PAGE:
Well, fall and winter are on the way, and that means there’s a lot to do outdoors. Normally, I don’t spend much time talking about lawn care. I’m just not that interested in grass and, to be honest, I’m embarrassed by the fact that I can hardly manage to start our mower by myself — all the cord yanking and lever pushing. Maybe it’s a coordination thing?
But I do realize that lots of people do care about their lawns, so here we go. Let’s talk about some things you can do to keep your grass healthy and looking good. Though it’s too late to do any more seeding, you can still lay sod for a new lawn or just use some chunks to repair damaged spots. Be sure to water enough to keep the surface of the soil moist. Once it takes root, you can start mowing and reduce watering. Keep mowing until you notice that your grass, old or new, has stopped growing.
Late October is a great time to fertilize your lawn. When choosing a fertilizer, your best bet will be a slow-release nitrogen brand because your grass will use some of the nutrients now and the rest when it begins to grow again in the spring. To protect lakes and streams, be sure to use a fertilizer that doesn’t contain phosphorous, which promotes the growth of algae and other unwanted plants.
If you’ve got Creeping Charlie or other weeds you want to get rid of, October is a good time to apply weed killer (broadleaf herbicide). Wait to apply it until after the first hard frost. Got mushrooms? Right now, parts of my yard and gardens are filled with them and I bet some of you have this problem, too. Sadly, there’s not much we can do about it. Mushrooms pop up after cool, wet weather. It’s best to rake them up as quickly as possible so kids and pets don’t eat them.
As your trees lose their leaves, remember you can always cut down on your leaf bagging by raking leaves into piles and running over them with the mower. These finely chopped leaves make great mulch, so you can scatter them anywhere in your gardens. You can also turn them into the soil in open areas where you removed annuals or vegetables. They’ll break down over the winter and improve your soil. As I said last year, layers of unraked leaves will smother grass, so if you’ve got one tree that holds onto its leaves until its freezing outside, it’s still smart to get out there with that mower and run those leaves over a little to break them up a bit.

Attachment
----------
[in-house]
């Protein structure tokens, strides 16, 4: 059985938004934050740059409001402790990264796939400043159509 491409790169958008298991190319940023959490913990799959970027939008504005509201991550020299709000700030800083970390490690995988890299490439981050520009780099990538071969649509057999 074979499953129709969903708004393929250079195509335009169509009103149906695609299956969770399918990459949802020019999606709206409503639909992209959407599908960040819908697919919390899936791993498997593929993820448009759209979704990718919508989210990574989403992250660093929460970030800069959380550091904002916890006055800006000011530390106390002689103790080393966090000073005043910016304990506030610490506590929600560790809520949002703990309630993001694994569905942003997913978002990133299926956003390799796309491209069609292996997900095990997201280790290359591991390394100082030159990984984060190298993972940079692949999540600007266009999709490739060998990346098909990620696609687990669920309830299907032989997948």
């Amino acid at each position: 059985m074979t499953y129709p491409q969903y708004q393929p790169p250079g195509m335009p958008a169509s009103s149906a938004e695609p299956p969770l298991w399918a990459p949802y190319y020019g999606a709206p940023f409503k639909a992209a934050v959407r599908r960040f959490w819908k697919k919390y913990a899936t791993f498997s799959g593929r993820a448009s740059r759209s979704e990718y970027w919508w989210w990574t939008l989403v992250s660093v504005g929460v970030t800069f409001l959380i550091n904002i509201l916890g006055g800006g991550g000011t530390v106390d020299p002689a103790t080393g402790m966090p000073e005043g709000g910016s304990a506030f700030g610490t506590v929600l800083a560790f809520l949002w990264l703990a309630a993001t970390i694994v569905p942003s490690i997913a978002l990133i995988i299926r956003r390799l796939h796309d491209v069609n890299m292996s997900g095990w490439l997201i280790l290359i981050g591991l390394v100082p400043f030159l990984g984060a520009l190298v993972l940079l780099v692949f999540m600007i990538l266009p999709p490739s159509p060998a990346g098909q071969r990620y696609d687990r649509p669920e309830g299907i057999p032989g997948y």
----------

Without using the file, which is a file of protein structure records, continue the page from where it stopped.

Whew! OK, enough about lawns and weeds and mushrooms and the like. Back to the garden. If you grow rosemary and you want to keep it and plant it outdoors next year, dig it up, pot it and put it in your sunniest window. Water it enough to keep it moist, but not wet. If you’ve still got some green tomatoes on the vine come mid-October, bring them inside if there’s threat of a frost. If you spread them out on the counter, they’ll ripen in a few days.
If you haven’t yet cut back your perennial plants, grab some paper and spend a few minutes writing down anything about your gardens that you’d like to change in the spring. You can just draw circles to represent clumps of plants. The main thing is to get an idea of what is where because you’ll have a much tougher time remembering in May when all you’ve got to look at is new, green growth.
If you’ve shopped fall plant sales, be sure to get everything in the ground by mid-October so everything has time to get established before it gets too cold. If you run out of time to get things planted, sink plants in their pots into any open area you’ve got and mulch over them well. They may not make it through winter, but they’ll have a fighting chance. Keep watering until the ground freezes. All of your plants, especially the new ones, need plenty of water through the fall.
Try your best to blow or rake most leaves out of your garden — except the bits you ran over with the lawn mower. In addition to shredded leaves, you can add compost or aged manure to your garden soil right now to help boost soil nutrients for next year. Turn these things into the top 8 to 12 inches of soil and, of course, be really careful of plant roots if you’re working in existing gardens.
If you’ve collected seeds from any of your perennial flowers, now is a good time to sow them into the garden if you know where you’d like them to be. I, for example, just grabbed a couple of the dried heads of my garlic chives and spread the seeds around to create a bigger patch for next year. I did the same thing with my coneflowers and candy lilies. All the other seeds I’ve collected are sitting on a shelf in my basement. I remember what some of them are and the rest, well, I sure wish I’d followed my own advice and labeled them when I got them. Oops!
Meleah Maynard is a Master Gardener and freelance writer, living in Linden Hills. If you’ve got a gardening question you’d like her to address in her column, you can email it to email@example.com.